I have to tell you the snow in Island Park Idaho is a double edge sword for me. On the one hand I love to see the white stuff! The more the merrier. We have an instant trout fishery up here, just add water! On the other hand I have been stuck in my own drive way and have shoved and plowed more snow this winter than I want to talk about! I must admit though I hope it continues. Looking at the long term forecast it looks like I am going to get my wish. It is always hard to know what the weather is going to do but what we need to happen is more snow and a cool spring. The overall snow pack for east Idaho currently looks great, the key is more, more and more!
As of today I have not even strung a rod this winter. The -30 degree temps have kept me close to a warm fire in my cabin. Twenty years ago I would have been all about it! Perhaps with age comes a little wisdom. The month of February is almost upon us. I for one can’t wait. I am hopeful that temps will come up and winter will release some of its icy grip on east Idaho. Some of the best fishing in the region is about to happen. As it warms up large pods of trout can be found sipping midges in the back waters of the Henry’s Fork. You will find much of the same on the Madison, Teton and the South Fork of the Snake. The key to successful dry fly fishing in the early season is all about timing. There is no point being on the water until around noon. As the day warm you will begin to see the signs of the Midge hatch. It starts with a rise ring here and there, look down at the snow on the river bank and it appears as though someone came through with a pepper shaker. More rise rings and a sudden appearance of Water Ouzel birds or dippers as we call them here. Keep an eye on the river and you will find a pod of trout greedily eating every midge in site! It has been my experience that bug selection is not super important. A Griffith Gnat or small Parachute Adams #18- #22 should cover it. If nymphing is your game than #18 Zebra Midges and #10 Rubber Legs will always do the trick.
March April and May are of course, magic in our area. Blue Wing Olives, Caddis and March browns! I have seen what appears to be every fish in the Henry’s Fork rising to March Browns. I recall a spring trip with my good friend and outdoor journalist Kris Millgate last spring. We launched the boat at the Ora access on the lower Henry’s Fork. The day started a little slow. We found a fish here and there. We were fishing streamers and nymphs. The main reason of the trip was to knock the rust off of Millgate’s rowing ability. We stopped at the Vernon access for lunch and that’s when it happened. The March Browns began to hatch. It started slowly at first, just like it always does, with a rise ring here and there but suddenly the rise ring were frequent and everywhere! We were spotting large fish up eating all over the river! Take off the Rubber Legs and tie on a #10 Parachute Adams! Three cast and one drag free drift later Kris was hooked up! This went on for hours, that day will stick in my mind. The one thing that really sticks out in my mind that day is that we were the only boat on that stretch. We had the whole river to ourselves!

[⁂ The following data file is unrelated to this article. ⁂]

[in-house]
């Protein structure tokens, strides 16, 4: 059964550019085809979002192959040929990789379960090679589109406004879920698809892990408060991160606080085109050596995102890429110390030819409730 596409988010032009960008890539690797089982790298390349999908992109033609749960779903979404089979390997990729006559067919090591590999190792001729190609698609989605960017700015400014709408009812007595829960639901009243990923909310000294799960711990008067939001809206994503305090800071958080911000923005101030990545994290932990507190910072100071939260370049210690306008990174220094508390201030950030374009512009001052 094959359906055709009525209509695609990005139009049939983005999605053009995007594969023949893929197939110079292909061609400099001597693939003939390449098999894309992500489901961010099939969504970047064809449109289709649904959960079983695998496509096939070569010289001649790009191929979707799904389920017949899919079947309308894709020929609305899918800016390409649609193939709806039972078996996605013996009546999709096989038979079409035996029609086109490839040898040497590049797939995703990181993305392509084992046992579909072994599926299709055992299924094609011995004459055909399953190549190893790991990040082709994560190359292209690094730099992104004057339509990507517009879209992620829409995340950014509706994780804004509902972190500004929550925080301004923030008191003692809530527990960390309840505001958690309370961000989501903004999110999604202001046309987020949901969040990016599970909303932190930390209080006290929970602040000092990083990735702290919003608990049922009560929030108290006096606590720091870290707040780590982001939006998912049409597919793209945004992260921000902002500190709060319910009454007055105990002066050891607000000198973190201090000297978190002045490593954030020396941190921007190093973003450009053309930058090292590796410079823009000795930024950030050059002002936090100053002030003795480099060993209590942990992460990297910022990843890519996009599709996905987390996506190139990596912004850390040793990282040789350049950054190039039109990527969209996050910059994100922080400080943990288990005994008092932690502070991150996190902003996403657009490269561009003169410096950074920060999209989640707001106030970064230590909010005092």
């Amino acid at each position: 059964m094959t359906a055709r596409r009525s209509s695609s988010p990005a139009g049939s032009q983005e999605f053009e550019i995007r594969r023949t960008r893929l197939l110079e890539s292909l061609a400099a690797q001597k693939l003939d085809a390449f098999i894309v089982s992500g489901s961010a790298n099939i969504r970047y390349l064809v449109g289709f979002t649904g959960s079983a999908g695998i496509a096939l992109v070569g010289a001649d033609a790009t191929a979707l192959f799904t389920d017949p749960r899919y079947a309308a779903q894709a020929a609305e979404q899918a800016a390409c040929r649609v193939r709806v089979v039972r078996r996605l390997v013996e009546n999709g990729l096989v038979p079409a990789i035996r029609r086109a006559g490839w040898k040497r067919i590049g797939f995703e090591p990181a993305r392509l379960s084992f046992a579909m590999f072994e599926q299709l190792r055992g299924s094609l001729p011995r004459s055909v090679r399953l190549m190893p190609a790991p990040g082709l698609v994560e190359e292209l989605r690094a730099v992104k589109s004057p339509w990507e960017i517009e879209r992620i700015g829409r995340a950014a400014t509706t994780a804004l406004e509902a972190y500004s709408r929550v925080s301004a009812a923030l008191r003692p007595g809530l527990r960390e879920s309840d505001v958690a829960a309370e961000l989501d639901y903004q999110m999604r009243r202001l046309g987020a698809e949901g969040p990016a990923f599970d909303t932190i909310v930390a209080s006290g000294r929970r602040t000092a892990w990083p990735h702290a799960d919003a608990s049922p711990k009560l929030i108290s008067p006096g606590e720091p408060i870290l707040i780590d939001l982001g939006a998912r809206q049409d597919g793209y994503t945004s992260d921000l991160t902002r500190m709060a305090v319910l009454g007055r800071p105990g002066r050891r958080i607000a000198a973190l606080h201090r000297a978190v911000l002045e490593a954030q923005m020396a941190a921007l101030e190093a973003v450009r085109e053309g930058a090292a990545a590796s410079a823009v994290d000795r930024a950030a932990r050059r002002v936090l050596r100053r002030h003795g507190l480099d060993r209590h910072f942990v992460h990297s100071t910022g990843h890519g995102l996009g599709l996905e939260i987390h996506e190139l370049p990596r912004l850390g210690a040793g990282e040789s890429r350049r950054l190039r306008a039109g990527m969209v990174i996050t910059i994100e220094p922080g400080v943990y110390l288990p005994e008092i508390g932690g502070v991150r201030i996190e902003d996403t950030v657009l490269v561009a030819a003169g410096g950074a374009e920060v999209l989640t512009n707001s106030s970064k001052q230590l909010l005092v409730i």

I think the key to successful spring fishing in our area is both patients and flexibly. Predicting spring time weather in our area is next to impossible. Plan on multiple days, in a three day period your likely to have some good fishing. It may be 55 and warm one minute and the next minute you may experience a blinding snow storm. Bring plenty of warm gear. A dry change of clothes is also a good idea. Be ready to move around in order to find fish. A boat is not always a good call in the spring. Of course always give us a call at the fly shop for up to the minute information. While your at it take a peek on our website. We are running a spring special from February 15th through April 30th. 425.00 for the day. This is a great deal for the amazing fishing that can be found in our area that time of the year.